Sermons

Summary: This series looks at the various things we have to surrender as Christians.

Last week I told you about the best summer job I ever had, and it was working on a ocean going salvage tugboat that went to the North Pole in 1981.

But I had my first summer job at sea when I was fifteen and for the first two summers of my high school years I worked on Tugboats. Between grade eleven and twelve I changed things up a bit and got a job on the Irving Artic a 614-foot-long oil tanker that spent that summer moving petroleum products from the refinery in Saint John to Montreal and Boston and points in between. Here is a picture of the Irving Arctic.

And my job that summer was the helmsman. That meant that I got to steer the ship, not all the time, just when we were arriving or leaving a harbour and when we were sailing up the Saint Lawrence River. The rest of the time, the ship was on autopilot.

So, just for a minute, picture in your mind your favourite 17-year-old, now envision him or her being in control of a 614-foot oil tanker full of refined oil products. That’s scary isn’t it.

By that point I had my driver’s licence less than a year. But, if you search the records you will not find any instances of the Irving Artic going aground or running into another ship, at least not while I was at the helm.

Now understand, that wasn’t my first rodeo so to speak. If your father was a tugboat captain, and if you had spent every chance that you could on said tugboats from the time you were 14 on, there was a pretty good chance you had spent some of that time at the helm. Which I had.

This is week three of our surrender series. Week one I spoke about some things that we shouldn’t surrender. Our dreams, our convictions and our relationship with Jesus.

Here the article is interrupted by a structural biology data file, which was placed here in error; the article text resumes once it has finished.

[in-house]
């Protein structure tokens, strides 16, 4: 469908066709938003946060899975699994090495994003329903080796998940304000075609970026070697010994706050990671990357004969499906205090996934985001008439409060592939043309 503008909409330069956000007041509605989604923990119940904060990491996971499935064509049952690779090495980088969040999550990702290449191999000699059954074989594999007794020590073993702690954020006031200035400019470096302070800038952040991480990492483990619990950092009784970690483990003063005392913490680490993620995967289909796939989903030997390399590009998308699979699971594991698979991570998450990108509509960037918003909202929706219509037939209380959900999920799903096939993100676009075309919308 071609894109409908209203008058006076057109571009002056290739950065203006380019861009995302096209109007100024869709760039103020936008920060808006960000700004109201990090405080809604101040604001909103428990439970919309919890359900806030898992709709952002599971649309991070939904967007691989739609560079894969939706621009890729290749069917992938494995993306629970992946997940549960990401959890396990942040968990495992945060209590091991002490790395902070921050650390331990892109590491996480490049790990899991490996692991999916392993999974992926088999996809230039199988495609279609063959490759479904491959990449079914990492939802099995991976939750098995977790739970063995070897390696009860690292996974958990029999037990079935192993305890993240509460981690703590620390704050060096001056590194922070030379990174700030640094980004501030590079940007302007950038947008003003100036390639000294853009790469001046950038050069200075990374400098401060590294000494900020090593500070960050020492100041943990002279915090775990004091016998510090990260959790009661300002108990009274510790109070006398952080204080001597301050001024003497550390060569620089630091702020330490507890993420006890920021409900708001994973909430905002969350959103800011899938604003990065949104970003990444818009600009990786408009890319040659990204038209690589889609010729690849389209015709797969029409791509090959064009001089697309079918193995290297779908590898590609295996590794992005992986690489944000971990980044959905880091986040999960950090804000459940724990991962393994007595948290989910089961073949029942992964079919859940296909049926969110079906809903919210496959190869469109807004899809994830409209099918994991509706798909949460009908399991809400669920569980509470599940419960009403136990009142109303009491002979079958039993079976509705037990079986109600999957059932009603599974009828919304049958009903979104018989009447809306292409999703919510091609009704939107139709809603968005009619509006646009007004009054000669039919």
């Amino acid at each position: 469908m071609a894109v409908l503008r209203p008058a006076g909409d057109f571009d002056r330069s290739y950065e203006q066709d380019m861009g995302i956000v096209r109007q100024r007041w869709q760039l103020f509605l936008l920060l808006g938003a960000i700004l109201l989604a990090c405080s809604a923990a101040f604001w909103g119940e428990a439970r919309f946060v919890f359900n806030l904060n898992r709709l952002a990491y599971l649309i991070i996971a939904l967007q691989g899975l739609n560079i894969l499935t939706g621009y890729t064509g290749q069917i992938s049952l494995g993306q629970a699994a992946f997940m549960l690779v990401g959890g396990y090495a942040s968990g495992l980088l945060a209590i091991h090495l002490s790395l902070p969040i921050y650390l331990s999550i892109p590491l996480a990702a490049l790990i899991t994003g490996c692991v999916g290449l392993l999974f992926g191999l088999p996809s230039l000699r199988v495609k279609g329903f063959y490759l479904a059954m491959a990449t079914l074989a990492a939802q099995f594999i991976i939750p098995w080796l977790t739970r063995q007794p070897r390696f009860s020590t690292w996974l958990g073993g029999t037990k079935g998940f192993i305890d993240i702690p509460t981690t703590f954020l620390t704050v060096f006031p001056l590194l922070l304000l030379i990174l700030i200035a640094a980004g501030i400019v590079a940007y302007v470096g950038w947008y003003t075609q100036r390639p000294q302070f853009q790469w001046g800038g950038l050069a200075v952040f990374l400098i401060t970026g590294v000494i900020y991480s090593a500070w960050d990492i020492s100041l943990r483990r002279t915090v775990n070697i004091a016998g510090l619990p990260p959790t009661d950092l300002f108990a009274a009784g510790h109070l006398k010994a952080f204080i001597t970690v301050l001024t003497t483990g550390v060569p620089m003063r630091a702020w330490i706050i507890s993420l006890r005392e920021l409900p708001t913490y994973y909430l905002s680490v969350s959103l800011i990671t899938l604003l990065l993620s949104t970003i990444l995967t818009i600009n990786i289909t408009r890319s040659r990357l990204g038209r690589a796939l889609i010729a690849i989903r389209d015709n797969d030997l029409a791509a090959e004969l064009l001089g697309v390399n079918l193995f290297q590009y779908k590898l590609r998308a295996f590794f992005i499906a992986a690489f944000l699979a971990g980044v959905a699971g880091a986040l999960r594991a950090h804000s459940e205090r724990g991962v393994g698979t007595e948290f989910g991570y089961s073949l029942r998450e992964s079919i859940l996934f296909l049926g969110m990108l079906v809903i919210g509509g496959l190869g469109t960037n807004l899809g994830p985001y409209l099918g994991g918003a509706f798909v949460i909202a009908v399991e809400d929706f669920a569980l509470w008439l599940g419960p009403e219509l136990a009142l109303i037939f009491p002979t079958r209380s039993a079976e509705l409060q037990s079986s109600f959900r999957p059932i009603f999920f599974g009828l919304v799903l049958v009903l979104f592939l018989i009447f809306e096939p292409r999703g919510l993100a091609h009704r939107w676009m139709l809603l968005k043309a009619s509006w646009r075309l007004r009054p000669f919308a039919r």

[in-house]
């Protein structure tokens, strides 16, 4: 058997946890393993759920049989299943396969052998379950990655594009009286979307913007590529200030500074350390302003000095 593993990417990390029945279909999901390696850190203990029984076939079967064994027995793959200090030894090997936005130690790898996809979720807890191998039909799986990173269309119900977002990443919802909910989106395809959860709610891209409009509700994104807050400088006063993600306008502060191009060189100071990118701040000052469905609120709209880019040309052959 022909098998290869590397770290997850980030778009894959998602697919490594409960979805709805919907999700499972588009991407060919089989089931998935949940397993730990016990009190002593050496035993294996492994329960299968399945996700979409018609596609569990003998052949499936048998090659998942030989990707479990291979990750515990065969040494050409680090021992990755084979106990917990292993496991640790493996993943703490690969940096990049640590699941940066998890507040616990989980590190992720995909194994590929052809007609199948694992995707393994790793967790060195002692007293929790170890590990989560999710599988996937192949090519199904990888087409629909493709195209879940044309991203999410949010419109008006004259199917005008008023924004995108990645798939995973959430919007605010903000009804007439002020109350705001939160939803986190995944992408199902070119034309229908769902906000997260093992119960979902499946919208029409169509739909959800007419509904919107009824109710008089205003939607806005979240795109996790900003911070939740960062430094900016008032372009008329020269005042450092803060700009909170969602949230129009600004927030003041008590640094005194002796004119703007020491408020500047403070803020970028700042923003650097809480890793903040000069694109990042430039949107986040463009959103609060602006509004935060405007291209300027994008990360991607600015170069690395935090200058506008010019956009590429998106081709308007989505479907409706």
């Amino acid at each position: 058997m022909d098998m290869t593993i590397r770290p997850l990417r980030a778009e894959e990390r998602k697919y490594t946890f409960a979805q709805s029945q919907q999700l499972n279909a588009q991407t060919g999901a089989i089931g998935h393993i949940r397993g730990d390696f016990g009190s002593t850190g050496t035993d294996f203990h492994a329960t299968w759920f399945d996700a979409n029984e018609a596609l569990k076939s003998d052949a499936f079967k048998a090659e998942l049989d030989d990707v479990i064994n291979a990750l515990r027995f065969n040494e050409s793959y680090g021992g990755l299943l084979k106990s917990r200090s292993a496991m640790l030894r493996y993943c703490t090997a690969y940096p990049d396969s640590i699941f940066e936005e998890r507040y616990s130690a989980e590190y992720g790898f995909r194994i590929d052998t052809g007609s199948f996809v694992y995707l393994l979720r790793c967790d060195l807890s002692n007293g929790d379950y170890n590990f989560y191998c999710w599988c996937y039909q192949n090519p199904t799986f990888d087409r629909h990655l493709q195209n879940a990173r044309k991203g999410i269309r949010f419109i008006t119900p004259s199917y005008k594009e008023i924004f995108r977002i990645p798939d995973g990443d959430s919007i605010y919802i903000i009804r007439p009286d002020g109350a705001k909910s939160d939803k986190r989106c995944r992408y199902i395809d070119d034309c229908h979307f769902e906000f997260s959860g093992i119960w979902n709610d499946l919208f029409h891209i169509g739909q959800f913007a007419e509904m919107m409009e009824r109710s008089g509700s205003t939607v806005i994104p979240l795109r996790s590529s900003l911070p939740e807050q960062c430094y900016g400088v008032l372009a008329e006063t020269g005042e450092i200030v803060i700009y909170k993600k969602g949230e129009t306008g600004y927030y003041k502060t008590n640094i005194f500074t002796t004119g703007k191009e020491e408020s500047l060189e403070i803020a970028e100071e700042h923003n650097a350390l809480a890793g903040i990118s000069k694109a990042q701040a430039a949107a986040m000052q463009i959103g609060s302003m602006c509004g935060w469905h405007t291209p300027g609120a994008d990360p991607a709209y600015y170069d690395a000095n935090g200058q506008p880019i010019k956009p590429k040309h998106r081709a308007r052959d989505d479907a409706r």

Last week I spoke about surrendering our will. Paul wrote about that in Ephesians, telling us that we need to allow ourselves to be crucified.

Over the next several weeks Pastor Rob and I will be speaking about the signs of a surrendered life.

The scripture that was read earlier spoke in great detail about the power of the tongue in the lives of believers.

One of my favourite stories involves John Maxwell and long before he was a leadership guru he was a Wesleyan Pastor, and once I heard John say that when he was pastoring Skyline Wesleyan Church in San Diego he was asked “Are you praying that your people will get the gift of tongues?” “No” he replied, “I’m praying they'll learn to control the one they've got now.”

The scripture that was read earlier comes from the book of James, which was a letter written by Jesus’ brother James to the early church, and it was there that he warned Christians in James 3:2 Indeed, we all make many mistakes. For if we could control our tongues, we would be perfect and could also control ourselves in every other way.

And then for the next ten verses, James spells out the danger of an uncontrolled tongue and gives us three very vivid metaphors for the tongue.

So, James goes on to say, James 3:3-6 We can make a large horse go wherever we want by means of a small bit in its mouth. And a small rudder makes a huge ship turn wherever the pilot chooses to go, even though the winds are strong. In the same way, the tongue is a small thing that makes grand speeches. But a tiny spark can set a great forest on fire. And the tongue is a flame of fire. It is a whole world of wickedness, corrupting your entire body. It can set your whole life on fire, for it is set on fire by hell itself.

Two of those metaphors conveniently, resonated with me. Actually, all three did, but we don’t talk about the brush fire I was responsible for when I was twelve.

Here James compares the tongue to the bit that is used on a horse’s bridle to steer a horse, and the rudder which is used to steer a ship.

In my early teen years my sister and I both owned horses and we spent most of our waking hours on said horses, so I am quite familiar with the concept of using a bit to control and steer a horse. I looked for a picture of me with our horses and this was what I found.

I wondered why there weren’t more, and I realized, we owned horses, we couldn’t afford film.

In my later teen years, I worked on various ships, including being a17 year old helmsman on the Irving Arctic.

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